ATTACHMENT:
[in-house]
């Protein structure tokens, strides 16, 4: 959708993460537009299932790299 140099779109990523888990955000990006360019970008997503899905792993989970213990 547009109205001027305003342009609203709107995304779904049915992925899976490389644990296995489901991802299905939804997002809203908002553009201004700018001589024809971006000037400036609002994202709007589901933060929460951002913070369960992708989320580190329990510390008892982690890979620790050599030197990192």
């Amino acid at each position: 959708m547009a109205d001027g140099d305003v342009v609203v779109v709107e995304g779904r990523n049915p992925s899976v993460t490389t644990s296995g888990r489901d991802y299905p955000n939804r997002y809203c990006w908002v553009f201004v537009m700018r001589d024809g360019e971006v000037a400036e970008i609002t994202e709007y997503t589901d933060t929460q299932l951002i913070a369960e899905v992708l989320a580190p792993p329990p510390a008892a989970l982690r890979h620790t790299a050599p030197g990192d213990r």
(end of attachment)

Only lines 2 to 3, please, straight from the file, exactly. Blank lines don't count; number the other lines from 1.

């Protein structure tokens, strides 16, 4: 959708993460537009299932790299 140099779109990523888990955000990006360019970008997503899905792993989970213990 547009109205001027305003342009609203709107995304779904049915992925899976490389644990296995489901991802299905939804997002809203908002553009201004700018001589024809971006000037400036609002994202709007589901933060929460951002913070369960992708989320580190329990510390008892982690890979620790050599030197990192």
């Amino acid at each position: 959708m547009a109205d001027g140099d305003v342009v609203v779109v709107e995304g779904r990523n049915p992925s899976v993460t490389t644990s296995g888990r489901d991802y299905p955000n939804r997002y809203c990006w908002v553009f201004v537009m700018r001589d024809g360019e971006v000037a400036e970008i609002t994202e709007y997503t589901d933060t929460q299932l951002i913070a369960e899905v992708l989320a580190p792993p329990p510390a008892a989970l982690r890979h620790t790299a050599p030197g990192d213990r």